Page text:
'What do I want to do with my life?' : a narrative analysis of women’s experiences approaching retirement following dedicated retirement planning : a thesis presented in partial fulfilment of the requirements for the degree of Master of Health Science in Psychology at Massey University, Albany, New Zealand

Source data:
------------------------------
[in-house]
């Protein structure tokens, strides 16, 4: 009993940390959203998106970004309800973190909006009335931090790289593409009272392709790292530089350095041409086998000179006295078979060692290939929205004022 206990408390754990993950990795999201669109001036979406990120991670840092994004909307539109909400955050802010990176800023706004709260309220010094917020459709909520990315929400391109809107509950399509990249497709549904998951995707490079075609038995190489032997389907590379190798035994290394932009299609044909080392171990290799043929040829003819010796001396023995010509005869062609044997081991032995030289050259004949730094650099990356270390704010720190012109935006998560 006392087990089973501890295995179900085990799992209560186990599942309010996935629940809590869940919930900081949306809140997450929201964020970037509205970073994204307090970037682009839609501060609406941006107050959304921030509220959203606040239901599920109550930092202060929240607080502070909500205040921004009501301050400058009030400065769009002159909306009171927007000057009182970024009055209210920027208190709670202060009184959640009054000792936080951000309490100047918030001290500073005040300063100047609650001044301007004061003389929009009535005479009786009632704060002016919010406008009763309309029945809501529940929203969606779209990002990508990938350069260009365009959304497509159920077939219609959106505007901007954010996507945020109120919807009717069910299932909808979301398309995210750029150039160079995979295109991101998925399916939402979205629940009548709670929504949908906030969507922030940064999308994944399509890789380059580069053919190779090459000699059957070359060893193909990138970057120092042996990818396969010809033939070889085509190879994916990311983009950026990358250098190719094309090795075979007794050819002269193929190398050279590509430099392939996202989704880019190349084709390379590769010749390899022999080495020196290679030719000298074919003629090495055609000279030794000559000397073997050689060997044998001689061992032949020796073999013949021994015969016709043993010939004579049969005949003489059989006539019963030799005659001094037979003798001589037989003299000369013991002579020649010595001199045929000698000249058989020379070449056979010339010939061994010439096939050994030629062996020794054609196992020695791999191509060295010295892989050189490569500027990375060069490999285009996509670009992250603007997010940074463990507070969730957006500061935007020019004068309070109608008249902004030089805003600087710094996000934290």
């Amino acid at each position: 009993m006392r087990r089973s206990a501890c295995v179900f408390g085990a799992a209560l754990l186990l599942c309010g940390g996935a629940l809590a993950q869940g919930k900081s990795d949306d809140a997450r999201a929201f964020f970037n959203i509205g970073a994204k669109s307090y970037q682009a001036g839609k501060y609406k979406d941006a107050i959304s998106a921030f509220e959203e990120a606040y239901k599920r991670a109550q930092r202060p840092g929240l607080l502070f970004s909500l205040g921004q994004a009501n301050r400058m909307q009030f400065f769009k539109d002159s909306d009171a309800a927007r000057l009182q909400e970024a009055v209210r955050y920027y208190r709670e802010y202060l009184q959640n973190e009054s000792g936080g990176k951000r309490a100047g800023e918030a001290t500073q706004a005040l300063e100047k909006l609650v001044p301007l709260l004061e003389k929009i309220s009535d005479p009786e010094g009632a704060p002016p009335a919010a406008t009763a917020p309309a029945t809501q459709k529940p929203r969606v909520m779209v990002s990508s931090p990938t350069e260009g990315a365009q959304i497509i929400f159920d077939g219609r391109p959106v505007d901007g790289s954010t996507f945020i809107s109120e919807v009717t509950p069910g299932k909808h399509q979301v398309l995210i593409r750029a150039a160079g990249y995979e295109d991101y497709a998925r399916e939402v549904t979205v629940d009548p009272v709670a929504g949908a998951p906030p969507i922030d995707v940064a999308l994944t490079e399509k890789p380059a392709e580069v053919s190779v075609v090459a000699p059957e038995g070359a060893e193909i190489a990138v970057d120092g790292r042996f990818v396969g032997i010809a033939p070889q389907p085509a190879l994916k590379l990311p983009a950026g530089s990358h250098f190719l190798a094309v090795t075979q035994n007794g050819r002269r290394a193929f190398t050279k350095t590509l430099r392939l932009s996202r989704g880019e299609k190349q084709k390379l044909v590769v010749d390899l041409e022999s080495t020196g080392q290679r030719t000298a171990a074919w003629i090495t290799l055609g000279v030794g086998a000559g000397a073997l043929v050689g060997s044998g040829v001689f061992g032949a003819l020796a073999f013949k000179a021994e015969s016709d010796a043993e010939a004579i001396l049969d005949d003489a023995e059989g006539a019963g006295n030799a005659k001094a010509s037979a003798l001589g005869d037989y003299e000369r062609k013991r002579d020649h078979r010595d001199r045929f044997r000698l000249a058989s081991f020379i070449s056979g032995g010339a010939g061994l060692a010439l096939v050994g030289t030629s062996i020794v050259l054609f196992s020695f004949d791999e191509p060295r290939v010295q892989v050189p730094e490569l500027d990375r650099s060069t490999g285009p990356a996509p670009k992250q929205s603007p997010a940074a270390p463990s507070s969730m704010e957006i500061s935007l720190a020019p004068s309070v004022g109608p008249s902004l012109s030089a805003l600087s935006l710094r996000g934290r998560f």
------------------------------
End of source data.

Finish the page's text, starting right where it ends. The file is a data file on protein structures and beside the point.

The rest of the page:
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The current cohort of women approaching retirement is large and includes a more diverse mix of personal and occupational situations than previous generations. Research on retirement planning has tended to focus the experiences of men and little is known about women’s experiences transitioning into retirement. Pre-retirement planning programmes are being increasingly promoted as a way to prepare for this transition. These planning programmes prompt people to imagine and prepare for life beyond paid employment. This provides an opportunity to explore how women plan for and anticipate retirement following attendance at a retirement planning workshop. This study explored how women anticipate retirement and the expectations shaping their retirement decisions. Semi-structured interviews were undertaken with ten women aged 50 and over who had all engaged in formal pre-retirement planning. The interviews enquired about their plans and expectations for retirement. The interviews were analysed using narrative analysis. Findings demonstrated that women resisted a version of retirement that is predicated on stereotypes of retirement as withdrawal from social life and gender norms of women as responsible for domestic and caring tasks. Three overarching narratives were described: ‘Marking Time’ in which women explored how they would fill their time in retirement; ‘One-way Door’ in which retirement was viewed as a new stage of life with implications for identity; and ‘Whose Retirement?’ in which women navigated their retirement plans as an individual or joint project. These narratives revealed the gendered nature of retirement planning and point to the societal expectations of retirement as an unsettling but also opportunistic time. Women expressed concerns about identity loss and missed opportunities once they retire and seek a retirement where they can remain productive and fulfilled. Their stories reflected the heterogenous nature of women’s experiences and the need for retirement planning that acknowledges this diversity. Such insights can inform workplace policy and practice around the development of pre-retirement planning to acknowledge the different expectations of retirement that women navigate.